It only took me a couple of hours to write the extension (as our PMs say, “it’s only code”; as I say, “I’m going to punch you”), with a little bit of that time spent getting over small hiccups along the way.
My point, though, is that once you understand the API of the editor, it doesn’t take long to create what it is you want. Put alternatively, I don’t think there is much overhead imposed by the editor – the hardest part of writing an editor extension is the logic specific to the extension’s purpose and not the the logic that has to “deal” with the editor.
So the question becomes: how do you learn the editor, without having written it?
Editor extension, in brief
Oh, the irony. Nothing I write is ever brief.
I’m not sure whether it was a conscious decision in all cases or not, but extension points in the editor tend to have a few characteristics:
Simplicity – Most extension points are very simple and have a very minimal API. Classifiers and taggers, for example, have only one method (for getting classification and tag spans) and event (for informing consumers that classifications or tags have changed) apiece. The contract is simple enough to comprehend pretty quickly.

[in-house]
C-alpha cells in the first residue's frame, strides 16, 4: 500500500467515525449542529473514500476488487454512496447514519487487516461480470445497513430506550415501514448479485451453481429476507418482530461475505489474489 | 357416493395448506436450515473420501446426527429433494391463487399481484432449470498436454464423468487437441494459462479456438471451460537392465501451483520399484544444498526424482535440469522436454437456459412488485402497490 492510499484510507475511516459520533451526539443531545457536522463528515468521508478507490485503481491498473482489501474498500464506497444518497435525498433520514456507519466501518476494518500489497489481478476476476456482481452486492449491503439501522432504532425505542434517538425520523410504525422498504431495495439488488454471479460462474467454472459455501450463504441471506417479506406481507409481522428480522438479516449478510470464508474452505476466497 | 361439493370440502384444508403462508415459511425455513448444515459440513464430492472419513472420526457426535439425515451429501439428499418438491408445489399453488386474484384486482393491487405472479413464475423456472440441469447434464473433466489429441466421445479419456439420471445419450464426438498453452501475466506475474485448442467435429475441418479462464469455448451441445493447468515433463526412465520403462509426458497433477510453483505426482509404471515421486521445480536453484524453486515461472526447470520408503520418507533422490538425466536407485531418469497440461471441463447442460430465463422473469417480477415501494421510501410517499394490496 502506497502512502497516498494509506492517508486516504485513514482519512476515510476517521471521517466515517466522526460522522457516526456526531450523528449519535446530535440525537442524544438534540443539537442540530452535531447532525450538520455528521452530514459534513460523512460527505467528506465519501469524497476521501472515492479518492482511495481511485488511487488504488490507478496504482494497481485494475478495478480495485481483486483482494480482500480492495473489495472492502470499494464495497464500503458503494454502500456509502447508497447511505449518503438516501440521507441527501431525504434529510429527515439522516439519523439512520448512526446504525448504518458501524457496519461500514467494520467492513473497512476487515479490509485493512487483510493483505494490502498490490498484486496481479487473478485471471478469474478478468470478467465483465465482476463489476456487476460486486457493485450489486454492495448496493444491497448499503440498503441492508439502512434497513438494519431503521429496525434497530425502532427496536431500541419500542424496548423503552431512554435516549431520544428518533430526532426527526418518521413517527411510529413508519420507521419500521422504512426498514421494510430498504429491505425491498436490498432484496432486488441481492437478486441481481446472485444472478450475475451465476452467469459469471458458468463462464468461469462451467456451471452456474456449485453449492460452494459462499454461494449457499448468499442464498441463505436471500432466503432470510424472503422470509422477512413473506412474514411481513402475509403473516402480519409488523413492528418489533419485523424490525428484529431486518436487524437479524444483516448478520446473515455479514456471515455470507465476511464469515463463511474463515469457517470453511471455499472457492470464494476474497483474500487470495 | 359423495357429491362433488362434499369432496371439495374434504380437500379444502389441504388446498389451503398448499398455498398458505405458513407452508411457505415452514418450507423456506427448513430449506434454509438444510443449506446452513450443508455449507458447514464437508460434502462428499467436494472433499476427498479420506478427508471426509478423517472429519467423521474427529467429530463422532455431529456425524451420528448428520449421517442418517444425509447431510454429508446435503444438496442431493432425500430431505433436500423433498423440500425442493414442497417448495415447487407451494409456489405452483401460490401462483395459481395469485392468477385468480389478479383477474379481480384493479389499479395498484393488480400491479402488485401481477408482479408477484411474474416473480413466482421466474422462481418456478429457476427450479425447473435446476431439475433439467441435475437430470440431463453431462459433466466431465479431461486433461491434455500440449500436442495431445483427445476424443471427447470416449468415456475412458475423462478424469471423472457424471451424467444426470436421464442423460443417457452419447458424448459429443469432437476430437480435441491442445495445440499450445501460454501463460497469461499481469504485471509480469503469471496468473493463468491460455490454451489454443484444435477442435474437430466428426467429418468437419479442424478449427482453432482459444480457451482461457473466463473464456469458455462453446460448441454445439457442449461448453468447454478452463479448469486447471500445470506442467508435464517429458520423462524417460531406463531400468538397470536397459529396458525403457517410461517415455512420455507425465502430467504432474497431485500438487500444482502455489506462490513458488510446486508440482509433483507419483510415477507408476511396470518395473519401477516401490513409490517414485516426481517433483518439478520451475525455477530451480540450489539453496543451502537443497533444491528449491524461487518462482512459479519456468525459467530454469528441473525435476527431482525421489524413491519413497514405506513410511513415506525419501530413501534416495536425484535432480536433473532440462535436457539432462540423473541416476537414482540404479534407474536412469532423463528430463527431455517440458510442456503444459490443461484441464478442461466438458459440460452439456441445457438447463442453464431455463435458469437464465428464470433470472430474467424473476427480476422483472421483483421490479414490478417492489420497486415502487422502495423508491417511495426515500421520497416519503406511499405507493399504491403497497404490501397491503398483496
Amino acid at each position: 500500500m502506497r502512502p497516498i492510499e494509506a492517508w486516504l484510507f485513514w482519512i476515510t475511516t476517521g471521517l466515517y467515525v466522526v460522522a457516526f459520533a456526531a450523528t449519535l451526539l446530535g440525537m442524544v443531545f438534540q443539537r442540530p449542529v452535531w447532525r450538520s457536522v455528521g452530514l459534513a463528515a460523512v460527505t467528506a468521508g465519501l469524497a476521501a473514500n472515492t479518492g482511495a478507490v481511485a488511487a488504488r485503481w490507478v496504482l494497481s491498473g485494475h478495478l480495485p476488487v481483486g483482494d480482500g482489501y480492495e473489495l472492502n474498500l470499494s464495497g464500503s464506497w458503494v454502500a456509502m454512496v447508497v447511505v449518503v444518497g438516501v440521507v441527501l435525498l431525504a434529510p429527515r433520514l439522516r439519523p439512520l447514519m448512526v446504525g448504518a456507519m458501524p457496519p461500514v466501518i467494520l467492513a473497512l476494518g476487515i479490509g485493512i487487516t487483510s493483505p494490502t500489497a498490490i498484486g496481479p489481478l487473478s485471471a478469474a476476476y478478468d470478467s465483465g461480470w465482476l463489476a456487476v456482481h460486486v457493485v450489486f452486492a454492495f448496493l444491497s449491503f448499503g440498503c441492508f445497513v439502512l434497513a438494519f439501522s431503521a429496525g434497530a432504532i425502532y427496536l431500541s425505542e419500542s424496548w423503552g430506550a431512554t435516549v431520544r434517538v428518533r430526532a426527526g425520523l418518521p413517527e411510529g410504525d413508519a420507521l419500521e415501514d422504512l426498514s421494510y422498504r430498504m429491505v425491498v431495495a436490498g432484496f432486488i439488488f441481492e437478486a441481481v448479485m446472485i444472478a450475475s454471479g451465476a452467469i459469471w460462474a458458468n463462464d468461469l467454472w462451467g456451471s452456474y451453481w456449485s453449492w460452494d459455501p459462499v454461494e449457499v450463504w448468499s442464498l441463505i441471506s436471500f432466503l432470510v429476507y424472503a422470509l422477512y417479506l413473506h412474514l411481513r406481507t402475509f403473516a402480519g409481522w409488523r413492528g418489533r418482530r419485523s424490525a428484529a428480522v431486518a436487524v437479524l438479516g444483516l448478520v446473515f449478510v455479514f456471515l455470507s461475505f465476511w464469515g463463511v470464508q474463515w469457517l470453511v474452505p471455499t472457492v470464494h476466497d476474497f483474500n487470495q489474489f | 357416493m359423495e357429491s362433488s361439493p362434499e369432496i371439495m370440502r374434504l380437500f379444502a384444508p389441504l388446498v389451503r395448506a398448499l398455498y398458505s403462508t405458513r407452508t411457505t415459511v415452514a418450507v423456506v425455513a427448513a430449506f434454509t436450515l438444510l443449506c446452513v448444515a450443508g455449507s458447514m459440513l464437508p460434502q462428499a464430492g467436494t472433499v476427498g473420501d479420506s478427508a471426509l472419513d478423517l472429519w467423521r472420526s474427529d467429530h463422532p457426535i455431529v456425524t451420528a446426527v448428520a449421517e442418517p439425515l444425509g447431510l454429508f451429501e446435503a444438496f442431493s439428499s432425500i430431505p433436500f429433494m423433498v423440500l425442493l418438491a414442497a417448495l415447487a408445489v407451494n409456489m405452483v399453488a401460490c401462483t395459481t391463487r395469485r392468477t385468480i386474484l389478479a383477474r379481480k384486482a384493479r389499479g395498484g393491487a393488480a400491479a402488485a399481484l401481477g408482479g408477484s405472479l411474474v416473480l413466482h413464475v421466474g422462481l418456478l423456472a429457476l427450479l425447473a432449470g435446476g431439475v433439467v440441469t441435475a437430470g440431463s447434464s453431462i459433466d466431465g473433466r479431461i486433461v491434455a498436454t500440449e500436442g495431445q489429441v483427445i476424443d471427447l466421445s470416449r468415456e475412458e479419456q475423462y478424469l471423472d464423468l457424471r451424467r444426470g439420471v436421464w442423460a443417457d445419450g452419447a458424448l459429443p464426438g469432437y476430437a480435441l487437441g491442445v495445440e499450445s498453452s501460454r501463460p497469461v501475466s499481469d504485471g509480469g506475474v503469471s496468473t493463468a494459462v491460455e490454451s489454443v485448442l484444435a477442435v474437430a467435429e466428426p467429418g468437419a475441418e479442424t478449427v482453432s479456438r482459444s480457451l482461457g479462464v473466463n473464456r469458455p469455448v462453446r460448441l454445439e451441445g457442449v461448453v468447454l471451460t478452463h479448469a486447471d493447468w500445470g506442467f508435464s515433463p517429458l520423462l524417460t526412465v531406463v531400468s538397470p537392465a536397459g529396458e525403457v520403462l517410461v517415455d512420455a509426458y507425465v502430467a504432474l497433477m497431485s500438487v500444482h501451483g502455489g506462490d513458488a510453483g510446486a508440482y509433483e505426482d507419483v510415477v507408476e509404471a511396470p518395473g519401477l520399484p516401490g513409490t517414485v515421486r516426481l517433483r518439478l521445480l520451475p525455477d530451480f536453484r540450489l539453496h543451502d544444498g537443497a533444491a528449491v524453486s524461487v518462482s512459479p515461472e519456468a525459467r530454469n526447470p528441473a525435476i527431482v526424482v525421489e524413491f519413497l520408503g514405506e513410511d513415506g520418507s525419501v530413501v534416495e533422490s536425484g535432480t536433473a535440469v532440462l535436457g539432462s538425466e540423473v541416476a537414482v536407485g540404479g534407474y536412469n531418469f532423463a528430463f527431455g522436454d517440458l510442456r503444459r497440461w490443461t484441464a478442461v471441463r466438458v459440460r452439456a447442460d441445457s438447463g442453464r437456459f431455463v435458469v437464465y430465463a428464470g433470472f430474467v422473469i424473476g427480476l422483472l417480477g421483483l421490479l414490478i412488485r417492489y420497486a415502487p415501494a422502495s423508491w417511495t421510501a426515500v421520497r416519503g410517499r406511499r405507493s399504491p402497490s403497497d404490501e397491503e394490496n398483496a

Single purpose – Extension points tend to do only one specific thing. In the past, if you wanted to provide language specific features, you’d write a language service (which is still supported, by the way). Using the new extensibility mechanisms, however, you’d extend the features you want. You (or anyone else, for that matter) can write a classifier to provide colorization for any language, without regard to who else is providing other features around that language. Moreover, you can write a classifier for a language that already has a classifier written for it – the editor figures out how to combine your contributions.
Follow common patterns – Common API for common scenarios – tagging is probably the best example of this (which I say without any hint of bias, as I wrote most of it – as such, send your complaints my way :). If you want to provide, say, outlining regions, error squiggles, text marker highlights, classification (you can do it with either a tagger or classifier), or certain types of adornments in the text, you’ll write a tagger to do so. All these things share a common trait – some component at the level of the buffer wants to provide information for others to consume, oftentimes at the visual level. It’s pretty handy to separate these out, so that:
- The component that knows about errors in your language doesn’t also have to know how to draw a red squiggly line in the editor